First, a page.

What is a DevCSI hack event?


A DevCSI hack event is a practical, doing event.

We gather together users, developers, and domain experts in a room for 24 hours and encourage them to share ideas and to work together to solve particular problems that affect the sector.  This can involve designing systems, creating documentation, prototyping or even building working code.

There are often challenges and prizes for the best solutions.


What happens at a hack event?


We usually follow the following loose format:

  1. We start with a series of lightning talks from participants, outlining their interests in the field.
  2. Everyone is given a pad of post-it notes and we designate a space as our “ideas wall”.  Everyone sticks as many ideas as they can up on the ideas wall.
  3. We start to organise the ideas together into common interest groups and encourage people to join together according to these interest groups to discuss potential projects they would like to work on during the event.
  4. The interest groups self organise into smaller groups working on specific projects.  There should be a mix of users, developers and experts in each group.  We help out a bit to make sure every group has access to the expertise they need.
  5. Groups work together throughout the rest of the event to produce something tangible by the end of the second day.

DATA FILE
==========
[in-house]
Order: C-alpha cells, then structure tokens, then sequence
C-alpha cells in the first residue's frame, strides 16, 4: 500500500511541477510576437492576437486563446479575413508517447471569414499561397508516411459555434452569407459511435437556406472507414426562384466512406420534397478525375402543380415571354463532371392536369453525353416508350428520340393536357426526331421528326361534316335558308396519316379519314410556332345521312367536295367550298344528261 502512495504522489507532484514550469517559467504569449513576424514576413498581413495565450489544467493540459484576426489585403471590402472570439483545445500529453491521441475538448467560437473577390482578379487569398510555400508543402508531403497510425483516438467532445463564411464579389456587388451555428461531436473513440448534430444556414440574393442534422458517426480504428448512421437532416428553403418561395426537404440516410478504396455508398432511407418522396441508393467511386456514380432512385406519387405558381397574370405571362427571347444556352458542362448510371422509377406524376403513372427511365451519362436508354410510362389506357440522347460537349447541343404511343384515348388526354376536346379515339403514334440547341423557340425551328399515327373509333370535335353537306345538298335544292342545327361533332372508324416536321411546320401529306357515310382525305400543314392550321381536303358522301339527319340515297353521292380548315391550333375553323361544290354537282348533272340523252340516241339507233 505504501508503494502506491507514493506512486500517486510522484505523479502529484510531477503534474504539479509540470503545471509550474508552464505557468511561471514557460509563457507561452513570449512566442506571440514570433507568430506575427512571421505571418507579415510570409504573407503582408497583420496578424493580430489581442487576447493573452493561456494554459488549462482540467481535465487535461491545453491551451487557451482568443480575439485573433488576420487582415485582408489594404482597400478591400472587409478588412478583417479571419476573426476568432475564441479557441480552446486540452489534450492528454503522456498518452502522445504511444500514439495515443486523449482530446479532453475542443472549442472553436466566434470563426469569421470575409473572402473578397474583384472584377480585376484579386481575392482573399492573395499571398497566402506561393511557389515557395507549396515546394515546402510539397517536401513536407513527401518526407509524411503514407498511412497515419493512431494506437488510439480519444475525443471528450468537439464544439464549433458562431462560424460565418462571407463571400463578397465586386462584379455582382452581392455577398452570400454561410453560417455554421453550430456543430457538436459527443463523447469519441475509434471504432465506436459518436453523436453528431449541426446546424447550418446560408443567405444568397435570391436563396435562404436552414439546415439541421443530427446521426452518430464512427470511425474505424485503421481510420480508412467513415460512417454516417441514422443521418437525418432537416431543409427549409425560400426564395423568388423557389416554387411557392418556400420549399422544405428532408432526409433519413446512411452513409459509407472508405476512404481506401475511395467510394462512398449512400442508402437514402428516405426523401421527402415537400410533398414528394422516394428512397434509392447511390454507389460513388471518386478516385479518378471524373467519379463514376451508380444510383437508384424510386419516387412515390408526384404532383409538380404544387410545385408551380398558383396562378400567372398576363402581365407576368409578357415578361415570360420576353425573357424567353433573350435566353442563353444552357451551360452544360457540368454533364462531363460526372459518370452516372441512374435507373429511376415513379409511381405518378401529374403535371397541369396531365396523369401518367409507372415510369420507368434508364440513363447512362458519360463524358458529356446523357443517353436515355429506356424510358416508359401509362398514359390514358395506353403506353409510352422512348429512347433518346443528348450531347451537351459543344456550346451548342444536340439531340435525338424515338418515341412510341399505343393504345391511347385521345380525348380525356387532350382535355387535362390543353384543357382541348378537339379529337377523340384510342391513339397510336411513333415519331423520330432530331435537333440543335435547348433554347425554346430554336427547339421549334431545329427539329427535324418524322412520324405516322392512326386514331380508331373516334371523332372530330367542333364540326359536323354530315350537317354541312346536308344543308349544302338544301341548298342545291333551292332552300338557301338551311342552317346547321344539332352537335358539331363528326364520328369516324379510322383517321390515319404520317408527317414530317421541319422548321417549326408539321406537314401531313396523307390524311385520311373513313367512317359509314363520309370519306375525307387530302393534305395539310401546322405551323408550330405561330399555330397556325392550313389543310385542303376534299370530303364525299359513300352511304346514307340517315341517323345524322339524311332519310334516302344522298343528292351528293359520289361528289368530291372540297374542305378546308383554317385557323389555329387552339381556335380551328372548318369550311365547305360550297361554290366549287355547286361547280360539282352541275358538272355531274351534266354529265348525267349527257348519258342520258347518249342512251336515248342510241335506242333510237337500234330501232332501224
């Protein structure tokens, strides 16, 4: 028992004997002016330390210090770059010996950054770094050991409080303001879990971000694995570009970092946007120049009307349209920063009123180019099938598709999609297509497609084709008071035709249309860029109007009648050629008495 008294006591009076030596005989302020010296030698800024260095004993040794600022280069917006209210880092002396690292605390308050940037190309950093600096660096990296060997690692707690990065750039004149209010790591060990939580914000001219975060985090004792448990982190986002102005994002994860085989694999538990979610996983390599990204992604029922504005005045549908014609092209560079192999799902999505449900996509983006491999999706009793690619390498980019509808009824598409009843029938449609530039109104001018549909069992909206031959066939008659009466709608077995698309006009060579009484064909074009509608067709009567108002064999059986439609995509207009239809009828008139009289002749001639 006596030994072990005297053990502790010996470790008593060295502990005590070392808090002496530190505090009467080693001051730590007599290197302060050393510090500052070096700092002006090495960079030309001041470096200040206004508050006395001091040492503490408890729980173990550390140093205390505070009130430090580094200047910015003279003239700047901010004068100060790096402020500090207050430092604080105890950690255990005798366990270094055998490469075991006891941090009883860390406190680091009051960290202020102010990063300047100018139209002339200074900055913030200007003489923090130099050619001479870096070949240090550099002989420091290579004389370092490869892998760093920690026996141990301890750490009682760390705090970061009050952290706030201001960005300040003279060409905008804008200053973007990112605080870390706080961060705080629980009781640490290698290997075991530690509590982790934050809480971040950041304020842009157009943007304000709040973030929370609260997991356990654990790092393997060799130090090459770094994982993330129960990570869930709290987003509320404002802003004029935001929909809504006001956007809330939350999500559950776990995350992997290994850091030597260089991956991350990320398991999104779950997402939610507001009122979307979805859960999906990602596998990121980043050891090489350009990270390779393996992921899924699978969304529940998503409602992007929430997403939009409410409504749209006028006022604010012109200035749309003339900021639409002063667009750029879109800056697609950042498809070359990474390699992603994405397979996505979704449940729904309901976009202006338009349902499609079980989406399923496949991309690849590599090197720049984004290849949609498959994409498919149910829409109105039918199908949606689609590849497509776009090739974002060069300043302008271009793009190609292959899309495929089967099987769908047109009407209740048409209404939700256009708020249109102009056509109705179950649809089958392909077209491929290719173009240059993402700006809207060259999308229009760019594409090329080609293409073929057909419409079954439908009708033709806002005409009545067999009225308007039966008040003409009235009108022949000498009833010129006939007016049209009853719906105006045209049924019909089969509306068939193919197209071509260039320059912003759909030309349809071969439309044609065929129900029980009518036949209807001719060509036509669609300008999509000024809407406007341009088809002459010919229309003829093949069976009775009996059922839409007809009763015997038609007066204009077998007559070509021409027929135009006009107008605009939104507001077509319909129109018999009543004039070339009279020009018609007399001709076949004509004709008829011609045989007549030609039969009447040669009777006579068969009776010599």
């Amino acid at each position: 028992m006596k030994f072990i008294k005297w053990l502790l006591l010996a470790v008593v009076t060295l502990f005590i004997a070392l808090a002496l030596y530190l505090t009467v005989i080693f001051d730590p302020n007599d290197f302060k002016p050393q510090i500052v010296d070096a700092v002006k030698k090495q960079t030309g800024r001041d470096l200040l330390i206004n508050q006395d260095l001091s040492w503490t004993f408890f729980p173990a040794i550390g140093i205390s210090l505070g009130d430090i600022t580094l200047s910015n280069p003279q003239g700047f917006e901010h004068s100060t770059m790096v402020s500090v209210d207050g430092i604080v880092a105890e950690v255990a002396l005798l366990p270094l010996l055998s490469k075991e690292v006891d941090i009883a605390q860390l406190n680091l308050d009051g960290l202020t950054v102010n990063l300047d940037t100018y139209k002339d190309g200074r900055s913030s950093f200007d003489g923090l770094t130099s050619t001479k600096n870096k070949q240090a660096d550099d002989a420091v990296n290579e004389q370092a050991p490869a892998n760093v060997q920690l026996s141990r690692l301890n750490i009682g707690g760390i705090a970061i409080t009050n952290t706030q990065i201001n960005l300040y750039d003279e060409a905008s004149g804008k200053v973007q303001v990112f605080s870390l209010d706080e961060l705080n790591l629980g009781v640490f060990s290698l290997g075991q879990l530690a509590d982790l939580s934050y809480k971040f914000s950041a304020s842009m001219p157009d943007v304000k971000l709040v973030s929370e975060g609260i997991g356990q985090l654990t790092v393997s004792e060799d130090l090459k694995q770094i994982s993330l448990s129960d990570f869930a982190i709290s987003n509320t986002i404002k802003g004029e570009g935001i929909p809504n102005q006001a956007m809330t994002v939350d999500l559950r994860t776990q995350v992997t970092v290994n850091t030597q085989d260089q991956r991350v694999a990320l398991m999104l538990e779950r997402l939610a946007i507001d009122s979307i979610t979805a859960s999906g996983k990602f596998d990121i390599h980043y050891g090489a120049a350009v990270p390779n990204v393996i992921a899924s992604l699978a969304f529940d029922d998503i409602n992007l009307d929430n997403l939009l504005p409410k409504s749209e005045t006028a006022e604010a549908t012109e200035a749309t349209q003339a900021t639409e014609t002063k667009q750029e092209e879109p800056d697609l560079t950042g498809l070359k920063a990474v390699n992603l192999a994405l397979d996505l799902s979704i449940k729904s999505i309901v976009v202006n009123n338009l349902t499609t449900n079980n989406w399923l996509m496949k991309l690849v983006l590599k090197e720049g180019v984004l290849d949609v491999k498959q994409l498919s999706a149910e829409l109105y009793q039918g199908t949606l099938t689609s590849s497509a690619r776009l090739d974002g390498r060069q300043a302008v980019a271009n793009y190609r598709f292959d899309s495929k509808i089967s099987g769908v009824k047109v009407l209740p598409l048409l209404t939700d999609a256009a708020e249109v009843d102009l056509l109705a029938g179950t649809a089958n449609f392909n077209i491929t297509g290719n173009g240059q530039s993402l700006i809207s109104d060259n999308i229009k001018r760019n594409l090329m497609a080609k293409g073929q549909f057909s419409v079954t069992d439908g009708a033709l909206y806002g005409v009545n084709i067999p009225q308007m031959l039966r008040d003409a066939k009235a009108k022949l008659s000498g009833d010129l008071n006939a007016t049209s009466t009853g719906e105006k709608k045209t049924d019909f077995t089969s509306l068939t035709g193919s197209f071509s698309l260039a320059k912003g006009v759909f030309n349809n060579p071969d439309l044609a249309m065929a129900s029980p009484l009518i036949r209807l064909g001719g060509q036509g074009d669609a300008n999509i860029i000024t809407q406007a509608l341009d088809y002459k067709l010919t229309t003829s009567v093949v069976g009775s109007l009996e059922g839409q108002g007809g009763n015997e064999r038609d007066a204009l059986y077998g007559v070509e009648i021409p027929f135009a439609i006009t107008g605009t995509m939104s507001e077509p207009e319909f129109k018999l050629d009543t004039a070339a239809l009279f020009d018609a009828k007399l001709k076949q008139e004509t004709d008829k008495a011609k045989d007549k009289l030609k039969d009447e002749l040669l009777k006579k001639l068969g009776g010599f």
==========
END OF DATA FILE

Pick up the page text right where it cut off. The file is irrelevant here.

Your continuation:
6. We provide food and accommodation, and make sure that a room is available throughout the night for those who wish to work through.  Whilst there is no obligation to work through the night, hack events can be quite intense, so we make sure you have everything you need if the muse takes you.
  7. We conclude the event with a series of presentations from each of the working groups to demonstrate the outcomes of their labours.


Are hack events just for developers?


Whilst the word “hack” might make these events sound like developer-fests, we actually aim to get a good cross-section of interested parties involved.  Some of the best outcomes happen when developers work together with users and domain experts to solve their problems, so there needs to be a mix of people with different skills.

The only thing hack event participants need to have in common is a willingness to talk.


Who can take part?

We welcome developers, users, vendors, members of the open source community, and other interested parties working with or in the HE/FE sector.

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